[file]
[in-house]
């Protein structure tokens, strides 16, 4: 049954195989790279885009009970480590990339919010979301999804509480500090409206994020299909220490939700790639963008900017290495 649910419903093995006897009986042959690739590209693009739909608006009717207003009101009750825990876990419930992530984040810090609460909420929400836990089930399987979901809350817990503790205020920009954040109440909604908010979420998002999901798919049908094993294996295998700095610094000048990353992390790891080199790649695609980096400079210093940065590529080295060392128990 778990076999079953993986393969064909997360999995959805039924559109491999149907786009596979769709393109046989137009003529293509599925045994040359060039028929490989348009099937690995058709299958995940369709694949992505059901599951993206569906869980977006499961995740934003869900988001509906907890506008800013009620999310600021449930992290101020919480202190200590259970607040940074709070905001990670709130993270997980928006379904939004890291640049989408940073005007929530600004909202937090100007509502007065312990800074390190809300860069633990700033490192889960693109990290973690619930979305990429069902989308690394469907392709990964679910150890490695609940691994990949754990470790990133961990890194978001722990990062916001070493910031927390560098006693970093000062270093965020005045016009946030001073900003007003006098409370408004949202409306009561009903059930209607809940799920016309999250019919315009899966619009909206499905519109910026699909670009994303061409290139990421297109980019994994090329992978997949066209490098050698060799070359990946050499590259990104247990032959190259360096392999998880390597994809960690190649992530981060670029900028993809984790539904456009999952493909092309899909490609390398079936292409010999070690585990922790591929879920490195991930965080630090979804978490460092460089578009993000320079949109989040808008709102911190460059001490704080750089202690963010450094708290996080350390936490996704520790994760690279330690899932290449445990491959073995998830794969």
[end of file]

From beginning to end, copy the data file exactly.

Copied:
[in-house]
């Protein structure tokens, strides 16, 4: 049954195989790279885009009970480590990339919010979301999804509480500090409206994020299909220490939700790639963008900017290495 649910419903093995006897009986042959690739590209693009739909608006009717207003009101009750825990876990419930992530984040810090609460909420929400836990089930399987979901809350817990503790205020920009954040109440909604908010979420998002999901798919049908094993294996295998700095610094000048990353992390790891080199790649695609980096400079210093940065590529080295060392128990 778990076999079953993986393969064909997360999995959805039924559109491999149907786009596979769709393109046989137009003529293509599925045994040359060039028929490989348009099937690995058709299958995940369709694949992505059901599951993206569906869980977006499961995740934003869900988001509906907890506008800013009620999310600021449930992290101020919480202190200590259970607040940074709070905001990670709130993270997980928006379904939004890291640049989408940073005007929530600004909202937090100007509502007065312990800074390190809300860069633990700033490192889960693109990290973690619930979305990429069902989308690394469907392709990964679910150890490695609940691994990949754990470790990133961990890194978001722990990062916001070493910031927390560098006693970093000062270093965020005045016009946030001073900003007003006098409370408004949202409306009561009903059930209607809940799920016309999250019919315009899966619009909206499905519109910026699909670009994303061409290139990421297109980019994994090329992978997949066209490098050698060799070359990946050499590259990104247990032959190259360096392999998880390597994809960690190649992530981060670029900028993809984790539904456009999952493909092309899909490609390398079936292409010999070690585990922790591929879920490195991930965080630090979804978490460092460089578009993000320079949109989040808008709102911190460059001490704080750089202690963010450094708290996080350390936490996704520790994760690279330690899932290449445990491959073995998830794969």